If you want to understand more F5 BIG-IP Load Balancing. Open a web browser and type www.zurien.com, this will take you to the Zurien website. Click training and this will redirect you to the training webpage. Here you will see various courses but you can filter F5 courses. It should display F5 101 exam, preparation, F5 201 exam preparation and Building F5 BIG-IP Lab for FREE.
Now let’s talk about Amazon Web Services (AWS) Elastic Load Balancer (ELB) and we will compare this with F5 BIG-IP both LTM and DNS. In our previous AWS (ELB and ASG), everything is in AWS cloud! So the first Elastic Compute 2 (EC2) these are the instances and it’s already created. When we say instances these are the servers or virtual machines (VMs) residing in AWS Cloud. First thing we did was, we created Application Load Balancer (ALB), this is also an ELB as ELB has three types. So our Application Load Balancer we named this Web-Application-ELB. In our topology, we associated our ELB with Virtual Private Cloud (VPC). We named our VPC Lab VPC with a CIDR of 10.0.0.0/16 and we also configured Mappings.
The mapping these are Availability Zones (AZ) and in our example, we have two AZ. The 1st AZ is us-west-2a and it also have a public subnet 10.0.0.0/24. The 2nd AZ is named us-west-2b, there’s a dedicated subnet 10.0.2.0/24. AZ is a distinct location within an AWS region and an availability Zone may have one or more physical data centers. Just imagine, we have two Availability Zone and these are two Data Centers in the same region.
We also created what we call Security Group (SG). Security Group is an Access Control List (ACL) but instance level. It’s a little different than NALC as NaCL is Network. Our Security Group (SG), we named it load-balancer-sg. Now, when we created our load-balancer-sg our security group, we just simply allowed all incoming HTTP traffic. Here is more interesting part of our configuration, the “Listener and Routing”. The Listener is analogous to Virtual Server or F5 BIG-IP but we don’t define IP address. In F5 BIG-IP, the virtual server is IP address + Port then we do some configuration um including the association of pool. The Listener here in our ELB is just the port, this is the internet facing port. The IP address and the domain name is automatically created for us but we can change this later. Also under “Listener and Routing”, we added what we called Target Groups (TG) we name our Target group as lab-app-target-group. The Target Group is analogous to pool where we define those Target servers. Here in ELB, the target servers are called Register Targets and this is analogous too pool members.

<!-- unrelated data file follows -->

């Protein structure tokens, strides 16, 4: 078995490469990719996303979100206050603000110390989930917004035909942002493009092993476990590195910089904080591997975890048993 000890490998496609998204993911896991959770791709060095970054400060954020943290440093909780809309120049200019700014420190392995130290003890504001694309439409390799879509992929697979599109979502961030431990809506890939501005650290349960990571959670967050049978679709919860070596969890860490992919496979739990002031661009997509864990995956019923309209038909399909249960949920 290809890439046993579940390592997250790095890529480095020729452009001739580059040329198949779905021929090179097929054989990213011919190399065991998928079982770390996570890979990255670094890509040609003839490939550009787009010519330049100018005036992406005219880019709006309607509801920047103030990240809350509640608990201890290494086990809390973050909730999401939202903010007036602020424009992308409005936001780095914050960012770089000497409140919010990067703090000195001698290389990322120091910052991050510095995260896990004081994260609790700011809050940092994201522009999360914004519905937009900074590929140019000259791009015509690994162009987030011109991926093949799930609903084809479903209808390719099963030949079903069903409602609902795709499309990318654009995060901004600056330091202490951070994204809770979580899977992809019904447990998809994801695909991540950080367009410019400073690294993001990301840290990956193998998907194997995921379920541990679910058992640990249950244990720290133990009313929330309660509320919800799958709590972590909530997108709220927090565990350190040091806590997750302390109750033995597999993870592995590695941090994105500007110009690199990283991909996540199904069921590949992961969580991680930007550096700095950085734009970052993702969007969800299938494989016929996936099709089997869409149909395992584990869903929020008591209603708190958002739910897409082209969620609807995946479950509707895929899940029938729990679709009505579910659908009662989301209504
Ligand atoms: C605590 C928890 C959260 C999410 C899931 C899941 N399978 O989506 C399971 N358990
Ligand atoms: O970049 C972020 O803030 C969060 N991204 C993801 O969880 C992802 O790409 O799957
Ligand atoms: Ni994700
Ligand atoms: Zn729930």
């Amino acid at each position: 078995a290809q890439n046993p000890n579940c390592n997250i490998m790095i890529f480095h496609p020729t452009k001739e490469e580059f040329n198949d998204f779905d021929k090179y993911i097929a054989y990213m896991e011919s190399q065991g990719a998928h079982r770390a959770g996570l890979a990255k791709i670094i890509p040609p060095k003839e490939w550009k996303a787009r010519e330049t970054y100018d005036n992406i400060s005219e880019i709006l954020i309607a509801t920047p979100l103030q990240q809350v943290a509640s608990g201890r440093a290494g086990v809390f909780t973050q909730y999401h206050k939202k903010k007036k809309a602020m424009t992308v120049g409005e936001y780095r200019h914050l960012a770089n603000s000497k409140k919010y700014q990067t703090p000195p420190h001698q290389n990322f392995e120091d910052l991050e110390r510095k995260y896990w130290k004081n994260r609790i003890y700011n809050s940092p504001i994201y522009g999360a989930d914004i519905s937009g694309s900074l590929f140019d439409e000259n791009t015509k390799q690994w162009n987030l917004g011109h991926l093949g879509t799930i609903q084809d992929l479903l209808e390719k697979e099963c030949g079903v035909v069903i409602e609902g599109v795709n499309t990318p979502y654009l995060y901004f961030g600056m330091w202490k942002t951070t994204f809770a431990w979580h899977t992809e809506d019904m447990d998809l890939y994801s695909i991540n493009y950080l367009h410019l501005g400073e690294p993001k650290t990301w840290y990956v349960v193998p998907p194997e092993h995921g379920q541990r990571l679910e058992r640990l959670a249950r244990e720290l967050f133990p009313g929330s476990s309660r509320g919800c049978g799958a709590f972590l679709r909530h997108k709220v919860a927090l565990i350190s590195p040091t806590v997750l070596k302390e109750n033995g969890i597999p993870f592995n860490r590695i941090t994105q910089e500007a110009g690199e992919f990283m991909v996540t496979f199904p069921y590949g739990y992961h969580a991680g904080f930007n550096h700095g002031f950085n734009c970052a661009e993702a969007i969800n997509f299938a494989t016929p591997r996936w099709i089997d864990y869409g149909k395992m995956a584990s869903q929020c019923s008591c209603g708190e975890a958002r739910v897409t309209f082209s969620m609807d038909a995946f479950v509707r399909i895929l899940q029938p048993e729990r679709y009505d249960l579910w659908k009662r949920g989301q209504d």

Okay so here’s the difference, in F5 BIG-IP we just add an IP address + Port of the server. This is how we configure or we how we add the pool members and this is under pool configuration. In AWS, we select an instance that is already provisioned where IP Address are automatically assigned based on the public Subnet in an Availability Zone (AZ). What we defined are just ports. In this example, this instance or this target is listening on TCP port 80. Once the application load balancer has been created, it automatically creates a domain name and this domain name is where the client sends HTTP requests to. The client’s contacts this domain name and this domain name also listens to TCP Port 80 which is defined in our listener configuration. Now, the ELB process the request and forwards the traffic to that one Registered Target. The Registered Target responds back and ELB responds to the client.
the later part of our video this is part two we enabled AWS Auto scaling group this is when it automatically Provisions new targets and how did it happen we use stress feature and this is a stress test the server will receive high load and this will trigger to scale meaning it adds more registered targets and this is based on the policy we configured so we added three more servers in our Target group this registered targets are provisioned in two different availability Zone in our example there are two Targets in availability Zone us.west.2a and another two Targets to us West Dodge to B and all Targets are listening to TCP port 80. when the client sends requests to our web application the elb will load balance to all four servers slash targets and that Target may be in the first available zone or that Target may be also in the second availability Zone in our testing from the web application it identifies which availability zone is the target residing and we saw it changing from the first available Zone to the second availability Zone and vice versa I hope you have learned something and had fun comparing F5 big IP and AWS elv or the elastic load balancer let me know if this is something that you are interested in so I can create more Cloud networking or AWS application load balancing related videos if you are planning to switch from network engineer to Cloud network engineer I have this video ready for you so what do you think is better fibip or AWS elb